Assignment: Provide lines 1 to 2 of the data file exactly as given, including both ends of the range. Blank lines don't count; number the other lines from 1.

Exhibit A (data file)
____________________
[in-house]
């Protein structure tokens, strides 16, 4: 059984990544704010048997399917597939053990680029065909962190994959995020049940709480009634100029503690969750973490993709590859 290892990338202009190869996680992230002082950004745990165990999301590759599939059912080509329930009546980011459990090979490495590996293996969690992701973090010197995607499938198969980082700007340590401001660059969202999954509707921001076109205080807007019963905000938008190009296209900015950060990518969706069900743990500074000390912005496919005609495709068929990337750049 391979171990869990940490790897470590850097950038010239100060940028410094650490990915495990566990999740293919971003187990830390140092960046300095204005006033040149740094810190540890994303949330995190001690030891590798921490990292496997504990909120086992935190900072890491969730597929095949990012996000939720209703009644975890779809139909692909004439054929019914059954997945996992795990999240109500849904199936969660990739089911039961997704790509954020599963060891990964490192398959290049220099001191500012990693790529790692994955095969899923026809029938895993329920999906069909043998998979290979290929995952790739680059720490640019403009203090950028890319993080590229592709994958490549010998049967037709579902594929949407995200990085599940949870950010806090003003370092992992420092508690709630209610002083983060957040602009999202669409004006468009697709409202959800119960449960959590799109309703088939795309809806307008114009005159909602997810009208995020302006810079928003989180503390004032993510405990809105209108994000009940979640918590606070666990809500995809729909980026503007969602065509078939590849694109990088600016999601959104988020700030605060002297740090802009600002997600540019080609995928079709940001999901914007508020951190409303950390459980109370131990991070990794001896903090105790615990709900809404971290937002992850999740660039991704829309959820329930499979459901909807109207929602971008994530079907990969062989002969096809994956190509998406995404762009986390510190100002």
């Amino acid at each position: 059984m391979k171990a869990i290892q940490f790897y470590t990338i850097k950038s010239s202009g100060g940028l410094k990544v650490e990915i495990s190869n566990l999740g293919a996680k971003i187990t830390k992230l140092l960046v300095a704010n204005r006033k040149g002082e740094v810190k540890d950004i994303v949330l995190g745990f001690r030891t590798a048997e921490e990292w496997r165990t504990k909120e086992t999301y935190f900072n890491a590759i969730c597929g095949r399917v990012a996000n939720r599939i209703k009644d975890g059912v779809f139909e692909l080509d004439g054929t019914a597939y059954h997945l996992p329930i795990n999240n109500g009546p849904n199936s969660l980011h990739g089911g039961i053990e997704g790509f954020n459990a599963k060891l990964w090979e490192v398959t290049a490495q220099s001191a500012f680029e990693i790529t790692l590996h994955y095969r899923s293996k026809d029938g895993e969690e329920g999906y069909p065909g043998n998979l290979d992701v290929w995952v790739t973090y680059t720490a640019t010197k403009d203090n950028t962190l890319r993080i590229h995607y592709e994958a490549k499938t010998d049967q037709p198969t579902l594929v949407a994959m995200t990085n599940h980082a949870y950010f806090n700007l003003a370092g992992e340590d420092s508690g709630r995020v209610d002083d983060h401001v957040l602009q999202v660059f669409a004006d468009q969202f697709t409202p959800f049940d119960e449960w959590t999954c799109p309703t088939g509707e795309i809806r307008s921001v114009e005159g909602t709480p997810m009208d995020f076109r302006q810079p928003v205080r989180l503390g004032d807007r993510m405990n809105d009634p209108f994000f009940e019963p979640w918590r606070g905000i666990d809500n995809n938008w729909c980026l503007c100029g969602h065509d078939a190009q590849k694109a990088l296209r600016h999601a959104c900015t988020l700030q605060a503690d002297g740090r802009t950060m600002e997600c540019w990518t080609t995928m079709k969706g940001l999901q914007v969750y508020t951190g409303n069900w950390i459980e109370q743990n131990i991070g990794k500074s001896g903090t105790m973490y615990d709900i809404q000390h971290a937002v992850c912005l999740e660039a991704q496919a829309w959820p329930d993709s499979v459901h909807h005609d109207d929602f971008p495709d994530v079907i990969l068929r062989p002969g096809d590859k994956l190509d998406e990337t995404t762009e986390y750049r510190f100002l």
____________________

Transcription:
[in-house]
């Protein structure tokens, strides 16, 4: 059984990544704010048997399917597939053990680029065909962190994959995020049940709480009634100029503690969750973490993709590859 290892990338202009190869996680992230002082950004745990165990999301590759599939059912080509329930009546980011459990090979490495590996293996969690992701973090010197995607499938198969980082700007340590401001660059969202999954509707921001076109205080807007019963905000938008190009296209900015950060990518969706069900743990500074000390912005496919005609495709068929990337750049 391979171990869990940490790897470590850097950038010239100060940028410094650490990915495990566990999740293919971003187990830390140092960046300095204005006033040149740094810190540890994303949330995190001690030891590798921490990292496997504990909120086992935190900072890491969730597929095949990012996000939720209703009644975890779809139909692909004439054929019914059954997945996992795990999240109500849904199936969660990739089911039961997704790509954020599963060891990964490192398959290049220099001191500012990693790529790692994955095969899923026809029938895993329920999906069909043998998979290979290929995952790739680059720490640019403009203090950028890319993080590229592709994958490549010998049967037709579902594929949407995200990085599940949870950010806090003003370092992992420092508690709630209610002083983060957040602009999202669409004006468009697709409202959800119960449960959590799109309703088939795309809806307008114009005159909602997810009208995020302006810079928003989180503390004032993510405990809105209108994000009940979640918590606070666990809500995809729909980026503007969602065509078939590849694109990088600016999601959104988020700030605060002297740090802009600002997600540019080609995928079709940001999901914007508020951190409303950390459980109370131990991070990794001896903090105790615990709900809404971290937002992850999740660039991704829309959820329930499979459901909807109207929602971008994530079907990969062989002969096809994956190509998406995404762009986390510190100002």